Cell Phone Guidelines

I sometimes commute to North Park University on the train. On the morning ride into the City, the train is quiet and everyone abides by the “keep it quiet” rule. On the ride home in the late afternoon, the guideline changes: You can talk. With one exception:

There are some cars that manage themselves as quiet. The “ssssssssshhhhhhhhh” can be heard if you even try to chat on a cell phone. (I don’t know what would happen if you didn’t “shush.”)

Question: If you could advise high school students and college students and adults how to use cell phones in public , what would be your top two rules/guidelines?

Where is use permissible, where not?

About Scot McKnight

Scot McKnight is a recognized authority on the New Testament, early Christianity, and the historical Jesus. McKnight, author of more than forty books, is the Professor of New Testament at Northern Seminary in Lombard, IL.

  • http://studyyourbibleonline.com Wesley Walker

    I work with these age groups a lot and I’m not too far removed from the age group being in graduate school. I think the bigger concern is not really when to use it and not to use it, but also making sure that you are developing the ability to communicate in person. It is very easy to text, pm, etc… It is much harder to carry a conversation where you cannot just ignore the next text.

  • E.G.

    Best guideline I’ve ever seen:

    from http://www.slate.com/id/2248274/

    “If you’re in a situation where you’d excuse yourself to go to the bathroom, you should also excuse yourself before reaching for your phone. Otherwise, go ahead without asking. Either way, don’t play with your phone longer than you’d stay in the bathroom.”

  • Pat

    High school and college students? How about anyone? I would ask for no use in elevators. Very annoying to take the elevator up to my office having to listen to someone else’s conversation. I’d also probably ask that people lower their tone when discussiong certain issues. I can’t believe the number of times I’ve passed someone in the store and had to hear drama of someone’s life even in the one side of the conversation that I can hear.

  • rjs

    If you would feel awkward or lower your voice speaking with a live person next to you – don’t use your phone.

    If you are with a companion or interacting with another person (eg. a clerk in a store) E.G.’s link is a good suggestion – after all the people you are with deserve your attention.

    But I don’t see any difference in etiquette between a commuter speaking on a phone and a commuter speaking to a traveling companion. If you would tolerate two people carrying on a conversation in the seat behind you, or at the table next to you in a coffee shop, view a solo person and a phone with the same tolerance.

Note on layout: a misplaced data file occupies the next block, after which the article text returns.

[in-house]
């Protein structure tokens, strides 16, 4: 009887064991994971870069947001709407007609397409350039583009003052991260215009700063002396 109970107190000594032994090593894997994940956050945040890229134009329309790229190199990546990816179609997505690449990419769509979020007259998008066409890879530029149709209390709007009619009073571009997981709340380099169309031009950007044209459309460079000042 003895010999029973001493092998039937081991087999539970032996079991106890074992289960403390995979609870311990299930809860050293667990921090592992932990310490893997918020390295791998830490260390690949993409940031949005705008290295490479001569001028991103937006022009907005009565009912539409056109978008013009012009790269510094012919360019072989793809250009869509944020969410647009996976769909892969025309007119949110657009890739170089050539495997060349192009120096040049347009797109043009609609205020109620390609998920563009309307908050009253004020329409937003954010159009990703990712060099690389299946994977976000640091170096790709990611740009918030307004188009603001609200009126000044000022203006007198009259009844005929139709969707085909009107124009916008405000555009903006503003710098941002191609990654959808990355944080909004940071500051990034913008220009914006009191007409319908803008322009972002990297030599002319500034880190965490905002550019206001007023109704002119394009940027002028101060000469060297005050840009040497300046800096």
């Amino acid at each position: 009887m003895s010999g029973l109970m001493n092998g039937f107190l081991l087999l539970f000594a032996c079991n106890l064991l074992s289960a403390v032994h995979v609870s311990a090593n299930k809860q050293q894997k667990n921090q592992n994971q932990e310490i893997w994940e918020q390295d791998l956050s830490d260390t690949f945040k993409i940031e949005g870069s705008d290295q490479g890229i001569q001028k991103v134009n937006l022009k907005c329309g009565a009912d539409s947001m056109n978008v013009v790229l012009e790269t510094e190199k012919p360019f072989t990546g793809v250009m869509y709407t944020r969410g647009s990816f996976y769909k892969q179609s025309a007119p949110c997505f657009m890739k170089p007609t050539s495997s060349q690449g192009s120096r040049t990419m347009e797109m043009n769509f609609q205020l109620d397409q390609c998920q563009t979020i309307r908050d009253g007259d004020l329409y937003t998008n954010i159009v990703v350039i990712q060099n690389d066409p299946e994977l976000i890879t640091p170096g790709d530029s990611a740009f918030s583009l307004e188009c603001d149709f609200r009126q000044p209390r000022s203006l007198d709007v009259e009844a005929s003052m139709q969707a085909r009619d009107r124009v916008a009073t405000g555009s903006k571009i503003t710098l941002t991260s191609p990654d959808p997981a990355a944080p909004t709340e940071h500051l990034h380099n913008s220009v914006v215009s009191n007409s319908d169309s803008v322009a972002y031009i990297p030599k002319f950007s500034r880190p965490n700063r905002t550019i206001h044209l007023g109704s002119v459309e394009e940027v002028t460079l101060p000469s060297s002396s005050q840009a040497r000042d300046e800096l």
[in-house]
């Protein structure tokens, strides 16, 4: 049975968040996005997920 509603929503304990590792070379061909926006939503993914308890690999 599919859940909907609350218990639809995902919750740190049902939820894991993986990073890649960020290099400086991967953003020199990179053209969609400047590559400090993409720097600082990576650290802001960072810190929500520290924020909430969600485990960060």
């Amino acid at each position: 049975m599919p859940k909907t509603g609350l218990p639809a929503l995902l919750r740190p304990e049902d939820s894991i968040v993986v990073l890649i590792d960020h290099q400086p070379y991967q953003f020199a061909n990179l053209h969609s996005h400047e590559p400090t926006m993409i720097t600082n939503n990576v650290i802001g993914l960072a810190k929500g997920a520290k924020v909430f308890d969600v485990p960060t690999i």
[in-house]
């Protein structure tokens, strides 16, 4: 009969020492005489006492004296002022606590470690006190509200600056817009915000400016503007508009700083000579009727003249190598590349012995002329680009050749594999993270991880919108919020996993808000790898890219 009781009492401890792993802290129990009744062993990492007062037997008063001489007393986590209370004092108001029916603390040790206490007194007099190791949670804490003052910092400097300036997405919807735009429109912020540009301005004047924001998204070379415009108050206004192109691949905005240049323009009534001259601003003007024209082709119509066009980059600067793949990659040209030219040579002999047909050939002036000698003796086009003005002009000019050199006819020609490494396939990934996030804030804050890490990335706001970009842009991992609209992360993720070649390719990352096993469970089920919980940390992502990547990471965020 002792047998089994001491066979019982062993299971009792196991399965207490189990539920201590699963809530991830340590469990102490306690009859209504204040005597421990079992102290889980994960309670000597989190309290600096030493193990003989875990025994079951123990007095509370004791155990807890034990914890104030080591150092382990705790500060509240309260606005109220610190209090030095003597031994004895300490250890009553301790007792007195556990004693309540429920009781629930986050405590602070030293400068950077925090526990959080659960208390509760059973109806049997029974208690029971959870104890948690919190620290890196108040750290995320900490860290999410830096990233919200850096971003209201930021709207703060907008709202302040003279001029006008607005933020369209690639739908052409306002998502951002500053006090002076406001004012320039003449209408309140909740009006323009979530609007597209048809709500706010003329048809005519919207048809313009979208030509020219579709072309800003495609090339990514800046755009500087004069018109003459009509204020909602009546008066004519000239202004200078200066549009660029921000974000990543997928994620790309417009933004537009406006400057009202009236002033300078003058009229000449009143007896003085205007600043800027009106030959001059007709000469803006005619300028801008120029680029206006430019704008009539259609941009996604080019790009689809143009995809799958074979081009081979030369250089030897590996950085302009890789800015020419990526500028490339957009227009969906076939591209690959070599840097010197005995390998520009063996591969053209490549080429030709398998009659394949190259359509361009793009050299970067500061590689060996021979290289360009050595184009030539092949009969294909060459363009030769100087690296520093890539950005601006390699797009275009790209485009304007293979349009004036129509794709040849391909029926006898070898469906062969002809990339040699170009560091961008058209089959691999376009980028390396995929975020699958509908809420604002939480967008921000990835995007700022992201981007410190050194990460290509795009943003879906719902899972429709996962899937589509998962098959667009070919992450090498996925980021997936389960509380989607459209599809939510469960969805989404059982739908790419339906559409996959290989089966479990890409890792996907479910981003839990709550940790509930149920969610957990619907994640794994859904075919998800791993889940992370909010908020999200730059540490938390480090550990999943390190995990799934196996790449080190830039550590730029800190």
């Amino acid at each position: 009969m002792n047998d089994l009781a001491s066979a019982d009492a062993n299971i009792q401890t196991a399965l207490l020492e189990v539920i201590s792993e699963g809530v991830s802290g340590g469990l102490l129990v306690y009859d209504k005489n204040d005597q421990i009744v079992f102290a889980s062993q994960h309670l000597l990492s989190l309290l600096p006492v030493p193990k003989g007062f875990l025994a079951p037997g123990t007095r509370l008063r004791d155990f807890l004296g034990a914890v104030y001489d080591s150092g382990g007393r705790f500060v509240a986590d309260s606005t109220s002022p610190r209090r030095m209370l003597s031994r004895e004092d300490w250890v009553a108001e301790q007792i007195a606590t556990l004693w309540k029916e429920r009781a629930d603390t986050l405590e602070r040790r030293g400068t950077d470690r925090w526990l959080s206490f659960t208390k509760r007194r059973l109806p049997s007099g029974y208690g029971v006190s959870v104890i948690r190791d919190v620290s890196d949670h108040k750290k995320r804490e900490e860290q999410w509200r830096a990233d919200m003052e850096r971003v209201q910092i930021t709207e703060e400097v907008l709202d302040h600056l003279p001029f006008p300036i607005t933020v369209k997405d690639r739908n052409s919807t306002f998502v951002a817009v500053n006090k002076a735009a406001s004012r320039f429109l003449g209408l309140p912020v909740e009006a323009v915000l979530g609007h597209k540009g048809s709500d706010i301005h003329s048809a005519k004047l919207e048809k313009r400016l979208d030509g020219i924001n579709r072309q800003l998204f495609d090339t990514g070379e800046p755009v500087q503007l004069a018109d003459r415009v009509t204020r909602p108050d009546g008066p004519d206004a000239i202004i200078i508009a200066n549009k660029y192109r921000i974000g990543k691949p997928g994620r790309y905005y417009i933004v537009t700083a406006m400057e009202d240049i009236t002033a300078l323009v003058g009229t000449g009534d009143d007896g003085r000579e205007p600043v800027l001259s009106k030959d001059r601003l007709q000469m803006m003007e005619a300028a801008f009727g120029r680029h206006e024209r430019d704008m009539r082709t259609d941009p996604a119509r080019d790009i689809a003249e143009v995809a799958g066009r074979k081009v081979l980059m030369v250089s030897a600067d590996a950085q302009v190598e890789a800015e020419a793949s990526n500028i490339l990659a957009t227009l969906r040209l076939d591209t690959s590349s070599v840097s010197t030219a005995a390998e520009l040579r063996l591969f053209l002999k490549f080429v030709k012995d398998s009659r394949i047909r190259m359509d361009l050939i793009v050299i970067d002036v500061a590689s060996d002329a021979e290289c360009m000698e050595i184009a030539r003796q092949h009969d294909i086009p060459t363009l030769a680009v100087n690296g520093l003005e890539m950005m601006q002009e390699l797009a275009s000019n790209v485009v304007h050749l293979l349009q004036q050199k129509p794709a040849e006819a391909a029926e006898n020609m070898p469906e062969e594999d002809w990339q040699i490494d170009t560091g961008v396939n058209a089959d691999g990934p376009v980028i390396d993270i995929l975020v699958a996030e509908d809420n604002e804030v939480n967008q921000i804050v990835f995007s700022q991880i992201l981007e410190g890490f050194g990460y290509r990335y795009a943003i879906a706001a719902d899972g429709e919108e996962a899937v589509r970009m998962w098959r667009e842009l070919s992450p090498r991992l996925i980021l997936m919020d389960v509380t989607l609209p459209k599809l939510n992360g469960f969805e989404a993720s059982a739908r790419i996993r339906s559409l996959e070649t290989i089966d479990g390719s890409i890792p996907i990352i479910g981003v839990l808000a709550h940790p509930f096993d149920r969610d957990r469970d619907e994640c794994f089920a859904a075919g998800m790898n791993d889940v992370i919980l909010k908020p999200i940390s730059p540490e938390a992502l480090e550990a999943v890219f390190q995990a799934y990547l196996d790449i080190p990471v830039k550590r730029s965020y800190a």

• http://LostCodex.com DRT

    I’m with the same as conversation concept with a real person.

    As an adult in corporate environment, there seems to be two rules. First is the same as carrying on a conversation with someone who happened to walk up to you rule.

    Second, is the recognition that the phone is necessarily a secondary communication source rule and that (unless you are waiting for an important phone call and you can excuse yourself for that), you implicitly make the statement that the person on the phone is more important that the people you are with. So answer it, subject to the first rule, and recognizing that you are making the second statement.

  • Barb

    I would agree with all the suggestions above–but it seems to me that many people just don’t “feel awkward” talking about anything in front of anybody.

  • Anna

    As a mother of teenagers, I announced that all texts received or sent at the dinner table would be read aloud.

    We had a couple of more than usually entertaining family dinners, but now my kids turn off their cell phones at the table.

    They almost never talk on the phone; it’s all pretty much texting.

  • http://studentminister.com/ Rusty

    Please don’t use it when checking out at a store. When in line fine but not when the cashier is checking you out.

  • JamesG.

    1. Value the conversations of those in your presence over those who are not. Nothing says “I’d rather be elsewhere” than constant, unnecessary phone/texting interruptions.

    2. If you must take the call and must speak up, move to a private space (i.e. leave the room, go to a less crowded corner, etc.) This is actually better for you as much as for them.

    Bonus: If you don’t want it on a billboard, don’t say it on a cellphone in public (same for twitter/fb statuses).


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